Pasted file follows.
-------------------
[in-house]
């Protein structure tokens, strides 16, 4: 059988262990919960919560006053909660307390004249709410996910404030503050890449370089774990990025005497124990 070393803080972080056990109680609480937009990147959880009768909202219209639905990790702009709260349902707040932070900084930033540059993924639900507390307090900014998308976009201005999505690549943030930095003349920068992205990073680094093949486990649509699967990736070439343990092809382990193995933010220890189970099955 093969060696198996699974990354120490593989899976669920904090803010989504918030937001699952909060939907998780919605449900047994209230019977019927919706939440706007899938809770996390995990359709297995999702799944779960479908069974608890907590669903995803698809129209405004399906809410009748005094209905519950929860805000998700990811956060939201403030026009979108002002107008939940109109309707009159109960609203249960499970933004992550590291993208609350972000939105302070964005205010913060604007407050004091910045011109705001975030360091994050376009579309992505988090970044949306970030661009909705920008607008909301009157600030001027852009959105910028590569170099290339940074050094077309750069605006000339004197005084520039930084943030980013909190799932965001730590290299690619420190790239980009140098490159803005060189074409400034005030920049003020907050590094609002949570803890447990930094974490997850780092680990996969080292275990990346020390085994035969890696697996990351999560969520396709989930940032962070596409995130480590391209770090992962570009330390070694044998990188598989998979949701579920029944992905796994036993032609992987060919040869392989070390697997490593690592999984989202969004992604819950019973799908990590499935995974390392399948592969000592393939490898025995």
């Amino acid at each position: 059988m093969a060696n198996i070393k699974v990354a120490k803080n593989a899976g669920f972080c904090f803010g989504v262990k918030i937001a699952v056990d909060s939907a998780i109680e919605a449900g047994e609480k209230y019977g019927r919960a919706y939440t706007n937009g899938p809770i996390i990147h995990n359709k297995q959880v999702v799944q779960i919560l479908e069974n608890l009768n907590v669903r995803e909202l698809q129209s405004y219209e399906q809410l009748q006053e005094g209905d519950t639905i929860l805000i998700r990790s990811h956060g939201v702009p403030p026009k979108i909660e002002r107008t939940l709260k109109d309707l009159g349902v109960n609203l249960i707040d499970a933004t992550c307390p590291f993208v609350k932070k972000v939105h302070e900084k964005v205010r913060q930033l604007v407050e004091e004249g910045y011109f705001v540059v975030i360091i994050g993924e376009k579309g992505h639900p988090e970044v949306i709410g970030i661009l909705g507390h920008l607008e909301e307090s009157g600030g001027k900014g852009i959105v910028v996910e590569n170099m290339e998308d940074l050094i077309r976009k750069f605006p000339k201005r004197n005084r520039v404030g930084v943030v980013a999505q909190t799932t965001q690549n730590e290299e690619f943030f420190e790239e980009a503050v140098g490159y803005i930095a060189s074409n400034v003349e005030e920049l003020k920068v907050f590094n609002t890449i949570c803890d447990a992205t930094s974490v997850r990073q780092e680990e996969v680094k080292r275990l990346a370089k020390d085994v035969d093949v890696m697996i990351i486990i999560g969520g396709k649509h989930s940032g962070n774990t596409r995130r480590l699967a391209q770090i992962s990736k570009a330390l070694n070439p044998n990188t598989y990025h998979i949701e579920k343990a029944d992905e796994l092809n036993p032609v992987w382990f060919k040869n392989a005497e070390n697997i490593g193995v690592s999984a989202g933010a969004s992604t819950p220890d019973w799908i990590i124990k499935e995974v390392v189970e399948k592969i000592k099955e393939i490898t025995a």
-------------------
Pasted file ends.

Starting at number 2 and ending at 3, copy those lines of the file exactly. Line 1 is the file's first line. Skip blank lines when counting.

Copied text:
């Protein structure tokens, strides 16, 4: 059988262990919960919560006053909660307390004249709410996910404030503050890449370089774990990025005497124990 070393803080972080056990109680609480937009990147959880009768909202219209639905990790702009709260349902707040932070900084930033540059993924639900507390307090900014998308976009201005999505690549943030930095003349920068992205990073680094093949486990649509699967990736070439343990092809382990193995933010220890189970099955 093969060696198996699974990354120490593989899976669920904090803010989504918030937001699952909060939907998780919605449900047994209230019977019927919706939440706007899938809770996390995990359709297995999702799944779960479908069974608890907590669903995803698809129209405004399906809410009748005094209905519950929860805000998700990811956060939201403030026009979108002002107008939940109109309707009159109960609203249960499970933004992550590291993208609350972000939105302070964005205010913060604007407050004091910045011109705001975030360091994050376009579309992505988090970044949306970030661009909705920008607008909301009157600030001027852009959105910028590569170099290339940074050094077309750069605006000339004197005084520039930084943030980013909190799932965001730590290299690619420190790239980009140098490159803005060189074409400034005030920049003020907050590094609002949570803890447990930094974490997850780092680990996969080292275990990346020390085994035969890696697996990351999560969520396709989930940032962070596409995130480590391209770090992962570009330390070694044998990188598989998979949701579920029944992905796994036993032609992987060919040869392989070390697997490593690592999984989202969004992604819950019973799908990590499935995974390392399948592969000592393939490898025995």
């Amino acid at each position: 059988m093969a060696n198996i070393k699974v990354a120490k803080n593989a899976g669920f972080c904090f803010g989504v262990k918030i937001a699952v056990d909060s939907a998780i109680e919605a449900g047994e609480k209230y019977g019927r919960a919706y939440t706007n937009g899938p809770i996390i990147h995990n359709k297995q959880v999702v799944q779960i919560l479908e069974n608890l009768n907590v669903r995803e909202l698809q129209s405004y219209e399906q809410l009748q006053e005094g209905d519950t639905i929860l805000i998700r990790s990811h956060g939201v702009p403030p026009k979108i909660e002002r107008t939940l709260k109109d309707l009159g349902v109960n609203l249960i707040d499970a933004t992550c307390p590291f993208v609350k932070k972000v939105h302070e900084k964005v205010r913060q930033l604007v407050e004091e004249g910045y011109f705001v540059v975030i360091i994050g993924e376009k579309g992505h639900p988090e970044v949306i709410g970030i661009l909705g507390h920008l607008e909301e307090s009157g600030g001027k900014g852009i959105v910028v996910e590569n170099m290339e998308d940074l050094i077309r976009k750069f605006p000339k201005r004197n005084r520039v404030g930084v943030v980013a999505q909190t799932t965001q690549n730590e290299e690619f943030f420190e790239e980009a503050v140098g490159y803005i930095a060189s074409n400034v003349e005030e920049l003020k920068v907050f590094n609002t890449i949570c803890d447990a992205t930094s974490v997850r990073q780092e680990e996969v680094k080292r275990l990346a370089k020390d085994v035969d093949v890696m697996i990351i486990i999560g969520g396709k649509h989930s940032g962070n774990t596409r995130r480590l699967a391209q770090i992962s990736k570009a330390l070694n070439p044998n990188t598989y990025h998979i949701e579920k343990a029944d992905e796994l092809n036993p032609v992987w382990f060919k040869n392989a005497e070390n697997i490593g193995v690592s999984a989202g933010a969004s992604t819950p220890d019973w799908i990590i124990k499935e995974v390392v189970e399948k592969i000592k099955e393939i490898t025995a």